Author Topic: Thermal Mass  (Read 2048 times)

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Offline fidelis55119

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Thermal Mass
« on: July 09, 2009, 12:20:04 PM »
I recently purchased my in-laws home.  My father-in-law is 2nd generation Italian and had a large outdoor woodburning bread/pizza oven built on the property.  Thanks to the vast amount of information people have shared on this site I am making pizza that everyone is wild about.

My biggest obstacle to turning out consistent pizza's is the oven's inability to maintain it's floor heat.  After burning oak for as long as four hours in the center of the oven I can get the floor heat around 750 degrees - at this point the interior of the oven is completely white/grey.  Even with the fire still burning and pushed to the back the floor heat drops considerably with each pizza.  The only reason I can come up with is that because the floor mass of the oven is so large the fire cannot sufficiently heat the floor to retain it's heat.  Below is a little bit about the construction of the oven. 

The oven:  The entire brick oven is 4' wide x 6' deep x 8' tall. The interior of the oven is approximately 24" wide x 30" deep with an arched roof which is approx. 24"tall in the center.  The overn interior is completely line with fire brick.  The floor of the oven is about 40" from the ground.  The first layer of the floor is fire brick.  Under the fire brick is then a concrete slab.  Under the slab is then filled with sand - roughly 36" deep of sand.

My instinct tells me the thermal mass of the sand which fills the brick base is too large to be sufficiently heated and retain heat.

Any thoughts would be greatly appreciated!



Offline Bill/SFNM

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Re: Thermal Mass
« Reply #1 on: July 09, 2009, 12:39:38 PM »
Have you ever tried running a large enough fire for long enough to see if your theory is correct. I'm firing my oven for 3-5 hours, depending on ambient temp and residual temp. For a while I had a punky batch of wood that took up to 6 hours to reach equilibrium. What are you using for fuel?

What is deck temp after pushing back the coals? Are you mopping deck with a wet towel (that wouldn't be a good idea in your case)? What is deck temp right before 2nd pie?



Offline fidelis55119

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Re: Thermal Mass
« Reply #2 on: July 09, 2009, 01:02:17 PM »
I am using oak which has been quartered.  I have used as many as a dozen logs over four hours to fire the oven.  As it burns down the entire floor will be covered in orange embers for 1-2 hours.  Though I would like to use a wet mop I have not because of the problem I am having so i have resorted to a wire broom.  I haven't recorded the laser temps after each pizza (because it is too depressing) but after making five 12" pies the floor temp will be closer to 500 degrees.

My gutt tells me the large sand base is draining the heat from the fire brick.  I am looking into opening the back of the oven, removing the top layers of sand and replacing it with insulation board.

I will post some photo's so this makes more sense.

Thanks for your help!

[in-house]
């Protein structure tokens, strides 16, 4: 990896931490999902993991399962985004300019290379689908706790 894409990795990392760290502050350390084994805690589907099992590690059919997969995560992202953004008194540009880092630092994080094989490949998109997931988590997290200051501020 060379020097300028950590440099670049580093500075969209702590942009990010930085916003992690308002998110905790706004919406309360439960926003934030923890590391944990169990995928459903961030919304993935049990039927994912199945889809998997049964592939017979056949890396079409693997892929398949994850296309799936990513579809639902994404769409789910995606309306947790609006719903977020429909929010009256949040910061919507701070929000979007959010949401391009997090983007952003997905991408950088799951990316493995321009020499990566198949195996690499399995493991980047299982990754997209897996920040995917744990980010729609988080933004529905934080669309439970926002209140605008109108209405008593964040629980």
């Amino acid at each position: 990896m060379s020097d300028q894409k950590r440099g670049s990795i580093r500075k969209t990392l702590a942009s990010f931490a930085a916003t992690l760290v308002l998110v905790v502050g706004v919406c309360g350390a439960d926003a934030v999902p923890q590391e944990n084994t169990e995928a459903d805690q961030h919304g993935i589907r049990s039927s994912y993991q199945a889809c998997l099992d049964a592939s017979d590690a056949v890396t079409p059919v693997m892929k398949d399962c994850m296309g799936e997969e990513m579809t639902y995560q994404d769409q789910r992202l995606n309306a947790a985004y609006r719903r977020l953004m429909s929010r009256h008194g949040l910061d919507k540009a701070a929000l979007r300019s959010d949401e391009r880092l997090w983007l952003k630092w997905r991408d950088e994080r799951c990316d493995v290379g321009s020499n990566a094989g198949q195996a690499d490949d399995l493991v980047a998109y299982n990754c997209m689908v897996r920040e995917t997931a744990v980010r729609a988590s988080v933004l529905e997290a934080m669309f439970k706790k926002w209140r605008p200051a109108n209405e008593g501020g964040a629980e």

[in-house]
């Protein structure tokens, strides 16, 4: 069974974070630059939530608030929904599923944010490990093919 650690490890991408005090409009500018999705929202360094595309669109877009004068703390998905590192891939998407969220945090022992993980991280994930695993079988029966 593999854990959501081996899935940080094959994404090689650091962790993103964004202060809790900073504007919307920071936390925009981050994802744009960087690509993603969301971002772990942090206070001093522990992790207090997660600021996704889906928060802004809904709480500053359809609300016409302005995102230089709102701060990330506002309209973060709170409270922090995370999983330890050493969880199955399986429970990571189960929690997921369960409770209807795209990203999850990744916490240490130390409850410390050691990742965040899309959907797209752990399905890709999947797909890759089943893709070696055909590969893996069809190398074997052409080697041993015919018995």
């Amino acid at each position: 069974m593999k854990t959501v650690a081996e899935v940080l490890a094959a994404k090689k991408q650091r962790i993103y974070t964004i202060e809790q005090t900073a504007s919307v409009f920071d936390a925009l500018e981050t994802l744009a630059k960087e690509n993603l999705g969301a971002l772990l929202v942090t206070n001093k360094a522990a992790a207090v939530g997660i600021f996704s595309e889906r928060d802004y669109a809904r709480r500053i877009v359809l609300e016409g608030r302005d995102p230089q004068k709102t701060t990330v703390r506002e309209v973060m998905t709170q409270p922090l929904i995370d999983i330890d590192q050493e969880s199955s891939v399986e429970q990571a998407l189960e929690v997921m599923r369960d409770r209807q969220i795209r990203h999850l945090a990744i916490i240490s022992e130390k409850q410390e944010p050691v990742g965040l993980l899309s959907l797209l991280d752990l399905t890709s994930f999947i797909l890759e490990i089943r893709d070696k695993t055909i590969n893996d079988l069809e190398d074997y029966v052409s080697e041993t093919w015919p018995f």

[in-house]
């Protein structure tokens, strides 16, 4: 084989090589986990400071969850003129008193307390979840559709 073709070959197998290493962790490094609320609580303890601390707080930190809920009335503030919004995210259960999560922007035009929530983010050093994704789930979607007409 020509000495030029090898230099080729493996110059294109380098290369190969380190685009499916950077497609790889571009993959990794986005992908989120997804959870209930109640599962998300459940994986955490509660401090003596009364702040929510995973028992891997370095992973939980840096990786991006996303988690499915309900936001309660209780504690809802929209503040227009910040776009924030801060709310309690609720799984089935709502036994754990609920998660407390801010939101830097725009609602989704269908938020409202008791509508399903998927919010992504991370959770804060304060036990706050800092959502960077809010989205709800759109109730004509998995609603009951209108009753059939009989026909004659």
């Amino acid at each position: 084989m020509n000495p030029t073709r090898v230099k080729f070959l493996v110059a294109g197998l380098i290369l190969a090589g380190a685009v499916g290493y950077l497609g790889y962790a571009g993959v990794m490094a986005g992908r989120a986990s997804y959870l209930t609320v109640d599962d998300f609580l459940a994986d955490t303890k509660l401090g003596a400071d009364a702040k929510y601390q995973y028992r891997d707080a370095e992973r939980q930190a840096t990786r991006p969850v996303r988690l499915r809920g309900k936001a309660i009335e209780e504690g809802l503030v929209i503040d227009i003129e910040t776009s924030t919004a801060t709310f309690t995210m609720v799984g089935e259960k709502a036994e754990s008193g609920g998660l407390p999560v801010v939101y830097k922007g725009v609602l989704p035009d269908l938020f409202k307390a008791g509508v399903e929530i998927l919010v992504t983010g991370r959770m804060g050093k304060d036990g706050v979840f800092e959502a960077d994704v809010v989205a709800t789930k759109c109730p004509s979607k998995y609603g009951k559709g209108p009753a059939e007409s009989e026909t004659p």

Offline BurntFingers

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Re: Thermal Mass
« Reply #3 on: July 09, 2009, 01:12:21 PM »
I too have a large mass to heat up.  There are times after a long disuse of the oven it takes an overly long time to get the hearth floor to keep its heat.  I have read about an old US Army field guide for cooks mentioning using "oven pine" to quickly raise the temperature.  I use oak and maple but find pine and fir cutoffs to flame up quickly and burn hot and faster than oak.  I also use what the boy scouts call squaw wood.  Twigs and branches that fall from the trees along with smaller pine strips to generate lots of heat fast.  The oak burns hot and slow.  It seems good to maintain the heat once things get to where I want it.  That seems to be my observation after 3 years of running my oven. 
We usually only fire up for large parties of 20 or more Pizza.  That uses at least one to two wheel barrow's of wood.  I start the fire in the morning and start cooking after 4 PM in the winter, a little less in the summer.  So that you don't think we are wasting all that heat.  We also make other baked goods,  Calzones, Stromboli, etc.
« Last Edit: July 09, 2009, 01:17:36 PM by BurntFingers »

Offline AZ-Buckeye

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Re: Thermal Mass
« Reply #4 on: July 09, 2009, 01:49:59 PM »
I am using oak which has been quartered.  I have used as many as a dozen logs over four hours to fire the oven.  As it burns down the entire floor will be covered in orange embers for 1-2 hours. 

I'm no expert, but a dozen quartered logs over 4 hours doesn't seem like much.  I use that much over 1 1/2 hours heating my oven.  The fire should be rolling over the top dome the whole time it is heating up, if that helps.

Offline BurntFingers

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Re: Thermal Mass
« Reply #5 on: July 13, 2009, 07:48:01 PM »
I agree a dozen logs is just kindling.  A good start.  Triple or quadruple that amount and you should have enough to get going. You mightn virtually have to fill the entire oven a few times after the fire gets going.  You might want to check The Bread Builders Hearth Loaves and Masonry Ovens by Daniel Wing and Alan Scott, pp 195-196 for some ideas about firing up. There are lots of other books on the topic like Your Brick Oven, Building it and Baking in it, by Russell Jeavons.  This forum is also a good source for advice.  Good luck.